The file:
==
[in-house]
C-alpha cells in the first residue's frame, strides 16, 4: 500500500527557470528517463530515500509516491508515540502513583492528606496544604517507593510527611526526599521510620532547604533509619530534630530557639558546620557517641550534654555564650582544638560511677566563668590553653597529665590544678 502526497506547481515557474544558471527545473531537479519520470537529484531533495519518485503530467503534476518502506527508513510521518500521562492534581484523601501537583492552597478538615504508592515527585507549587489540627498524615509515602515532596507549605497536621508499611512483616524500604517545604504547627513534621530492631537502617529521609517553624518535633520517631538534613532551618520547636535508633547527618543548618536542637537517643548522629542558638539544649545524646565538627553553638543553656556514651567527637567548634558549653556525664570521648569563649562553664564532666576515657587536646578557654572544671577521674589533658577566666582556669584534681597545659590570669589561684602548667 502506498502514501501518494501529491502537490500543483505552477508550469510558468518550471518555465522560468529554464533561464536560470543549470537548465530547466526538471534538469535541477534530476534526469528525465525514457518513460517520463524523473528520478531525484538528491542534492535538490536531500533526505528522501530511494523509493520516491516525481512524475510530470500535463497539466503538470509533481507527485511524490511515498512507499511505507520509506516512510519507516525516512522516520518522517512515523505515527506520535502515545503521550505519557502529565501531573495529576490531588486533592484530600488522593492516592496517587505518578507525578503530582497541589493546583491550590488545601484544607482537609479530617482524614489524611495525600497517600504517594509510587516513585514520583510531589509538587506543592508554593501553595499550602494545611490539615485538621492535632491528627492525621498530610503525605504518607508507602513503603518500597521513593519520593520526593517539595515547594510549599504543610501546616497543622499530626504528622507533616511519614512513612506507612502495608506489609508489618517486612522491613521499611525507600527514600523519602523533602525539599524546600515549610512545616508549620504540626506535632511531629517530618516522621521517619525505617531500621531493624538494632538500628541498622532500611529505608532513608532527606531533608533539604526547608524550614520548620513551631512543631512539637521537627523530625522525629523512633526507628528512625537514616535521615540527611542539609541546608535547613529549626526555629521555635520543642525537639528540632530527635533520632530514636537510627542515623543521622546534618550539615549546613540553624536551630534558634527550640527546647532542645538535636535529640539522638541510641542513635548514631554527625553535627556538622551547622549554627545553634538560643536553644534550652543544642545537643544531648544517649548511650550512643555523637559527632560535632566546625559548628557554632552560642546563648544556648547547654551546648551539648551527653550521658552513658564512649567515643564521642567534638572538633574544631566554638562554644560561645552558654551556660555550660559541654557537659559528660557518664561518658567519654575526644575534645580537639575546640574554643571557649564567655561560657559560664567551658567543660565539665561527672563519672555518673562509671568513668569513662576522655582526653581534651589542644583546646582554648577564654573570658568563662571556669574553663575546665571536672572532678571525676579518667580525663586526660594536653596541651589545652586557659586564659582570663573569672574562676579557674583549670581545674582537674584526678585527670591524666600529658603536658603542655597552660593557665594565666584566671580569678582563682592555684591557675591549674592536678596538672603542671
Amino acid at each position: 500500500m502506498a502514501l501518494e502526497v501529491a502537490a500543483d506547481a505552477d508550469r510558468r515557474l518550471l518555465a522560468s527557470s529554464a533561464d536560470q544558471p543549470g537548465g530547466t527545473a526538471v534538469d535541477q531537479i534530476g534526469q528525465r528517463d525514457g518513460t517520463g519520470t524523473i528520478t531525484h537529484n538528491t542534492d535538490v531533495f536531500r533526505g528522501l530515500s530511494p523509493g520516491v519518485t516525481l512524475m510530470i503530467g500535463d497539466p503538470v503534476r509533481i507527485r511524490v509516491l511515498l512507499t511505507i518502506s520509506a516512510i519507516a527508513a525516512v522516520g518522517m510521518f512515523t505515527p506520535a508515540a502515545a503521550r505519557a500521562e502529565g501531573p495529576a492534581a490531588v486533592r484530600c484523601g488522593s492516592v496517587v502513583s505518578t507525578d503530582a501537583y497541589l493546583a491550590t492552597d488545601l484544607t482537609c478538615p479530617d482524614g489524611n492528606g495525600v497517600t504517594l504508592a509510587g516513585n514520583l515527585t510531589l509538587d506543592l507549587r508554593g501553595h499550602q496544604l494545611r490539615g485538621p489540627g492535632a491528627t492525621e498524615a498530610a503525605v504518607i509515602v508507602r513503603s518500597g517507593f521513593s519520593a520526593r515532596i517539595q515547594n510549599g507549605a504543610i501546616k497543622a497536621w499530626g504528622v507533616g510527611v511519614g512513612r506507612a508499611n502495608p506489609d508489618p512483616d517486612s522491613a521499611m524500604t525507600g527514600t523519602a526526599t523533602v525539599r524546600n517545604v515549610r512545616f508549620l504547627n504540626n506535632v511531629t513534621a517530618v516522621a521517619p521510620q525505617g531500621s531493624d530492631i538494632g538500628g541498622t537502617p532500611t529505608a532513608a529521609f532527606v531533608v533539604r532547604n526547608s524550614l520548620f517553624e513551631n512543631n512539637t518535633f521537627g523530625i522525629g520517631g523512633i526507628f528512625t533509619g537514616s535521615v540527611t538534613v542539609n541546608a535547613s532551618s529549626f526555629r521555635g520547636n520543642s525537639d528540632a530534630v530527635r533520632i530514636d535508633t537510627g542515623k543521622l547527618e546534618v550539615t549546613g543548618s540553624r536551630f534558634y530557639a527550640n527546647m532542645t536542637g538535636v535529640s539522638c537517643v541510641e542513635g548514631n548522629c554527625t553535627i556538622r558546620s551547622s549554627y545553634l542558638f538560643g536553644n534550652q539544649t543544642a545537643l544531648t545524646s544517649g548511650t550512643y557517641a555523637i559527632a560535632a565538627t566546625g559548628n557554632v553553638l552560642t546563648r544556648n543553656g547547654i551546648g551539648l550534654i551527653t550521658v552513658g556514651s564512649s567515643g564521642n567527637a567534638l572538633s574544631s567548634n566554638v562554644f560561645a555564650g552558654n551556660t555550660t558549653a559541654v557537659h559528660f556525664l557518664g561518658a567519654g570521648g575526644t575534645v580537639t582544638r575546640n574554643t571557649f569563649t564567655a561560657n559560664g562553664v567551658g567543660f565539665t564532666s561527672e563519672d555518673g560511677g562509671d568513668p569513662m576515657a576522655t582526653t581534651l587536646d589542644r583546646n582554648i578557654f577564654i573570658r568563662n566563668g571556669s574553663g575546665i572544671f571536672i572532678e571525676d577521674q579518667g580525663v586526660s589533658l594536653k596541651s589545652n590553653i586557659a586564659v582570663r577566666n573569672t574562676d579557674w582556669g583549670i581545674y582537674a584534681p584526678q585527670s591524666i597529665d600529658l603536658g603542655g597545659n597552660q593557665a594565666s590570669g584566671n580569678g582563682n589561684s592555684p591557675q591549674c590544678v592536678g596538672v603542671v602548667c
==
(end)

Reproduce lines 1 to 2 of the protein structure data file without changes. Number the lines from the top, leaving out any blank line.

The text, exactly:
[in-house]
C-alpha cells in the first residue's frame, strides 16, 4: 500500500527557470528517463530515500509516491508515540502513583492528606496544604517507593510527611526526599521510620532547604533509619530534630530557639558546620557517641550534654555564650582544638560511677566563668590553653597529665590544678 502526497506547481515557474544558471527545473531537479519520470537529484531533495519518485503530467503534476518502506527508513510521518500521562492534581484523601501537583492552597478538615504508592515527585507549587489540627498524615509515602515532596507549605497536621508499611512483616524500604517545604504547627513534621530492631537502617529521609517553624518535633520517631538534613532551618520547636535508633547527618543548618536542637537517643548522629542558638539544649545524646565538627553553638543553656556514651567527637567548634558549653556525664570521648569563649562553664564532666576515657587536646578557654572544671577521674589533658577566666582556669584534681597545659590570669589561684602548667 502506498502514501501518494501529491502537490500543483505552477508550469510558468518550471518555465522560468529554464533561464536560470543549470537548465530547466526538471534538469535541477534530476534526469528525465525514457518513460517520463524523473528520478531525484538528491542534492535538490536531500533526505528522501530511494523509493520516491516525481512524475510530470500535463497539466503538470509533481507527485511524490511515498512507499511505507520509506516512510519507516525516512522516520518522517512515523505515527506520535502515545503521550505519557502529565501531573495529576490531588486533592484530600488522593492516592496517587505518578507525578503530582497541589493546583491550590488545601484544607482537609479530617482524614489524611495525600497517600504517594509510587516513585514520583510531589509538587506543592508554593501553595499550602494545611490539615485538621492535632491528627492525621498530610503525605504518607508507602513503603518500597521513593519520593520526593517539595515547594510549599504543610501546616497543622499530626504528622507533616511519614512513612506507612502495608506489609508489618517486612522491613521499611525507600527514600523519602523533602525539599524546600515549610512545616508549620504540626506535632511531629517530618516522621521517619525505617531500621531493624538494632538500628541498622532500611529505608532513608532527606531533608533539604526547608524550614520548620513551631512543631512539637521537627523530625522525629523512633526507628528512625537514616535521615540527611542539609541546608535547613529549626526555629521555635520543642525537639528540632530527635533520632530514636537510627542515623543521622546534618550539615549546613540553624536551630534558634527550640527546647532542645538535636535529640539522638541510641542513635548514631554527625553535627556538622551547622549554627545553634538560643536553644534550652543544642545537643544531648544517649548511650550512643555523637559527632560535632566546625559548628557554632552560642546563648544556648547547654551546648551539648551527653550521658552513658564512649567515643564521642567534638572538633574544631566554638562554644560561645552558654551556660555550660559541654557537659559528660557518664561518658567519654575526644575534645580537639575546640574554643571557649564567655561560657559560664567551658567543660565539665561527672563519672555518673562509671568513668569513662576522655582526653581534651589542644583546646582554648577564654573570658568563662571556669574553663575546665571536672572532678571525676579518667580525663586526660594536653596541651589545652586557659586564659582570663573569672574562676579557674583549670581545674582537674584526678585527670591524666600529658603536658603542655597552660593557665594565666584566671580569678582563682592555684591557675591549674592536678596538672603542671